Tag Archives: Blue-eyed soul

Blue-Eyed Soul, Meaford Style

Review by Bill Monahan of “Diving In” by Jayden Grahlman

Jayden Grahlman has completed his new album of original tunes and is planning a release party in Owen Sound at Heartwood Concert Hall on June 28th.  The album should please anyone who invested through crowd funding to help make it a reality.  There is a real soul feel to the album, often bringing to mind Earth, Wind and Fire or K-OS.  Jayden’s experience playing with local funk band Higher Funktion has obviously influenced him.  Rich with danceable grooves and excellent playing, the album has a unique quality that seems to reflect its origins here in Meaford.  It can’t be called an urban sound, despite some impressive hip-hop passages, and maybe should be labelled (if a label is necessary) small-town funk, primarily because of the nature of the lyrical content.

The water theme is recurrent throughout the ten songs, reflecting the fact that it was conceived here beside the big lake.  And in place of the gritty, dark mood of much of urban music, there is a soaring sense of joy and love, a positive outlook that echoes the artist’s world view.  Angels appear in almost every song.

Jayden Grahlman is well respected as a guitarist who can play just about anything. He combines an impressive technical ability with a light touch and sensitivity as a player that makes any style he approaches his own.  This album is full of great instrumental passages, from the easy groove of the guitar that opens “You Got The Power”, reminiscent of J. J. Cale or Eric Clapton, to the fiery solo in “Magnet”.  There are also a few very impressive piano solos (sounding like the work of Tyler Yarema) that decorate the title track, “Diving In” and “Stars”.

Along with the individual standout instrumental solos, every song sits on a bed of beautifully arranged sounds.  The vocal harmonies throughout, some evocative percussive elements and, on “Give Thanks”, a seductive pedal steel, make for sweet listening.  Much of the credit for this is probably due to the production work of Craig Smith.  Two albums released in the past year, by Drew McIvor and Jon Zaslow, have that same quality, where layers of musical accompaniment are so subtly and sensitively arranged that they create moods that greatly elevate the original tunes, and they too featured Craig Smith at the console.

While instrumental virtuosity makes a great first impression, it takes more than that to make a timeless album.  The greatest albums always have a special way of reaching down into your inner being and becoming part of your own personal soundtrack.  They attach themselves to your favourite activities and they inspire you to feel deeply and believe in life.  This album has all of those qualities.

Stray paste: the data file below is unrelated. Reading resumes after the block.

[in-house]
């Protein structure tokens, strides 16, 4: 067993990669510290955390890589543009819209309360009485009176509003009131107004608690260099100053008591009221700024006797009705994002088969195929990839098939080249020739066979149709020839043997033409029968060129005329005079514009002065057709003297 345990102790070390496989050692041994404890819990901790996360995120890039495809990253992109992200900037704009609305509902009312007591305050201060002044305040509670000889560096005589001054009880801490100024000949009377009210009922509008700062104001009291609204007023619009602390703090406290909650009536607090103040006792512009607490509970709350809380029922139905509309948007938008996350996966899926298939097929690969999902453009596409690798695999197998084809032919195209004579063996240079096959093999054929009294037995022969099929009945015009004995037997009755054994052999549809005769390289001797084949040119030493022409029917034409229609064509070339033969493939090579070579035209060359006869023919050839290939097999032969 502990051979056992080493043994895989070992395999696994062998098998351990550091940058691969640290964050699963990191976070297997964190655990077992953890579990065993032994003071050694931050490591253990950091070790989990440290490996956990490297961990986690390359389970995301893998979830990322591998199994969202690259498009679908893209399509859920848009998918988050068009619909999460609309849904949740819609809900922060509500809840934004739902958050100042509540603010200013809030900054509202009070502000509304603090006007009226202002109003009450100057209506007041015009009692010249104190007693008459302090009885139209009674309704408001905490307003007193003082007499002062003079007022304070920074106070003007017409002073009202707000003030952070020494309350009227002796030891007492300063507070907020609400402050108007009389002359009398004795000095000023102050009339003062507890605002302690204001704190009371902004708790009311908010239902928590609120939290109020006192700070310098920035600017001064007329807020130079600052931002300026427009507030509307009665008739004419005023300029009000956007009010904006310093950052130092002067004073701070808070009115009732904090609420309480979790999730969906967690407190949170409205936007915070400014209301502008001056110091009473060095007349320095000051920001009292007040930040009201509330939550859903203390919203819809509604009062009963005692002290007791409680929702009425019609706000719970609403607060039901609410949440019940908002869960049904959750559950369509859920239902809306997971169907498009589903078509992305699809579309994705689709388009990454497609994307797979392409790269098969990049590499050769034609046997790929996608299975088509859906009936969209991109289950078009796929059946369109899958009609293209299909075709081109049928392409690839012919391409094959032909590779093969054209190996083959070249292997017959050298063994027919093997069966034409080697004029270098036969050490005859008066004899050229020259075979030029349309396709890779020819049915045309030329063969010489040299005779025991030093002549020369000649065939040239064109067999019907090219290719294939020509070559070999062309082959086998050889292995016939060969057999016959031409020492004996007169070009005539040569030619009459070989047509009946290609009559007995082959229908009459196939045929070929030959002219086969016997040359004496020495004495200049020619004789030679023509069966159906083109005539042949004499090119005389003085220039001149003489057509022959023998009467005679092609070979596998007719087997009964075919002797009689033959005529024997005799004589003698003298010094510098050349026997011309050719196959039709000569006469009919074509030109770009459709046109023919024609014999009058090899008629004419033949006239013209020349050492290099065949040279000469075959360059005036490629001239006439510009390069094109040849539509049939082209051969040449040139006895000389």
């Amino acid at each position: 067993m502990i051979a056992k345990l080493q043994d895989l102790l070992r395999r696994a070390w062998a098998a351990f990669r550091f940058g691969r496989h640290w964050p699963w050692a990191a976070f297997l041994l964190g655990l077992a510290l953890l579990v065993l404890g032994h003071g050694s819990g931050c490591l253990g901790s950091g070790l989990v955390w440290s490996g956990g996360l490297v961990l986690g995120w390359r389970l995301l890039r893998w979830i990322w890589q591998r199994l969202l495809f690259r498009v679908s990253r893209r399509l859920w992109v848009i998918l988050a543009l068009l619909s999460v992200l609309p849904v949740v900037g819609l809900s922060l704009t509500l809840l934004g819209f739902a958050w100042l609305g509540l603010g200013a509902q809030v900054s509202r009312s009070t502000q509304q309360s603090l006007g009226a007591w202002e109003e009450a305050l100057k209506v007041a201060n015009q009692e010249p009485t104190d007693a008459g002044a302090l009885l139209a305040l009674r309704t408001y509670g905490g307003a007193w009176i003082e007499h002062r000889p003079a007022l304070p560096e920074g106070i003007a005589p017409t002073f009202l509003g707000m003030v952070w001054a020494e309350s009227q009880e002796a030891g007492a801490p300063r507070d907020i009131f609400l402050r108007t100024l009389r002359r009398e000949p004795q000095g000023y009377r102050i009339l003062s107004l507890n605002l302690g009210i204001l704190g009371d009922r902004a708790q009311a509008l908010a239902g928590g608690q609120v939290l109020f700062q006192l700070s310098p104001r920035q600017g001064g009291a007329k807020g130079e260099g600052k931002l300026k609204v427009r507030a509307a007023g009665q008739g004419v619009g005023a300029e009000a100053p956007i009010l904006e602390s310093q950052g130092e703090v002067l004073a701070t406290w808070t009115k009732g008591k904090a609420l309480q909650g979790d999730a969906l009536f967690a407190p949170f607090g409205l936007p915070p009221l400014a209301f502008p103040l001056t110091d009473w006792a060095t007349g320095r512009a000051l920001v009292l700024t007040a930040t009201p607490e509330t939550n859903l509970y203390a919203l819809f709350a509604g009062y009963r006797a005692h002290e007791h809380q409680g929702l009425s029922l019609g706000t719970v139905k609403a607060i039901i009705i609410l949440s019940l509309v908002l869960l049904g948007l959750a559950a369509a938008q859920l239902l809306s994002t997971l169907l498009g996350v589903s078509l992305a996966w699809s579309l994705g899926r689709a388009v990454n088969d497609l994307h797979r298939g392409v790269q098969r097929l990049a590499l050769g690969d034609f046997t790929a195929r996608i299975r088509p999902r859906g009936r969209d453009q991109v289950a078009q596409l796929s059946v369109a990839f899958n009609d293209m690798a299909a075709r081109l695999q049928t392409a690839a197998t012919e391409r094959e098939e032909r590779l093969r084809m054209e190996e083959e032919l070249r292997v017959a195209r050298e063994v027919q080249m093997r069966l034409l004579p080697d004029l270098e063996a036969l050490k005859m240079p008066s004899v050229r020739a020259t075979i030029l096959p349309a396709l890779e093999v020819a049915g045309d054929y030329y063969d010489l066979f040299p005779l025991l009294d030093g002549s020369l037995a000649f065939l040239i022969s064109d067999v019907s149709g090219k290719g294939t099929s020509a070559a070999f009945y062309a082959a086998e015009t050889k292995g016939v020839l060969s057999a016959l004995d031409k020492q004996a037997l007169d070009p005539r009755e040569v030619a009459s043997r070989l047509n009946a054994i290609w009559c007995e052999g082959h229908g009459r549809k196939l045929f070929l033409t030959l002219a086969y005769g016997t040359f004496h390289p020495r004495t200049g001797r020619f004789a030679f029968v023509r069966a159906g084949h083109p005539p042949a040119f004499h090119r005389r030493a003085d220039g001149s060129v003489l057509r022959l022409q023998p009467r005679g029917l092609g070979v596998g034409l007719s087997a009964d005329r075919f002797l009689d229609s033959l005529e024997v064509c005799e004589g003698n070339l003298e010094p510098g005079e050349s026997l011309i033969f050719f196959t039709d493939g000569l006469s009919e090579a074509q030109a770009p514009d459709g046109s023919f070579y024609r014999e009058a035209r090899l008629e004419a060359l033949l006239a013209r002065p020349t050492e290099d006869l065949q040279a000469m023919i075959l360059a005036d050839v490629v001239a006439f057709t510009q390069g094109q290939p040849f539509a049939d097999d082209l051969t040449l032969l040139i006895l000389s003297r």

It’s easy to imagine the joy of listening to these songs while cruising through a hot summer night with the windows down, head bobbing and heart beating to the insinuating rhythms.  And it’s just as easy to imagine sitting back and sinking into the songs, opening your heart to the messages contained in the lyrics.  In a world that is increasingly harsh, cynical and disturbing, these songs provide a balm.

There are simple messages of love and an odd reflection on the life of a goldfish (it’s hard to tell if it is an extended metaphor or a rumination on what it must be like for a fish isolated in a fishbowl), but there are also songs that would nicely serve as daily confirmations for anyone looking to elevate their spirit.  In particular “You Got The Power” and “Give Thanks” remind you of the value of the life you hold in your hands.  And songs like “Angel” and “Magnet” remind you what love is really about.

Although Jayden delivers both his vocals and his rap segments with an impressive punch, his voice isn’t burdened with the mannerisms that are usually built in to songs with funky beats.  It’s a pure voice, echoing a sense of optimistic youth despite his mature mastery of the form.  That, too, adds to the album’s special quality.  And sprinkled throughout the songs there are other voices in the background, shouting out for joy or laughing.  It seems to reflect the community of supporters that helped make this project a reality.

This album works on so many levels it deserves to be a hit that resonates well beyond its small town origins. Meaford can be proud of this young talent.  He will go far.

The album release party for “Diving In”, featuring Jayden with a stellar band, happens June 28th at Heartwood Hall in Owen Sound.  Advance tickets are $25.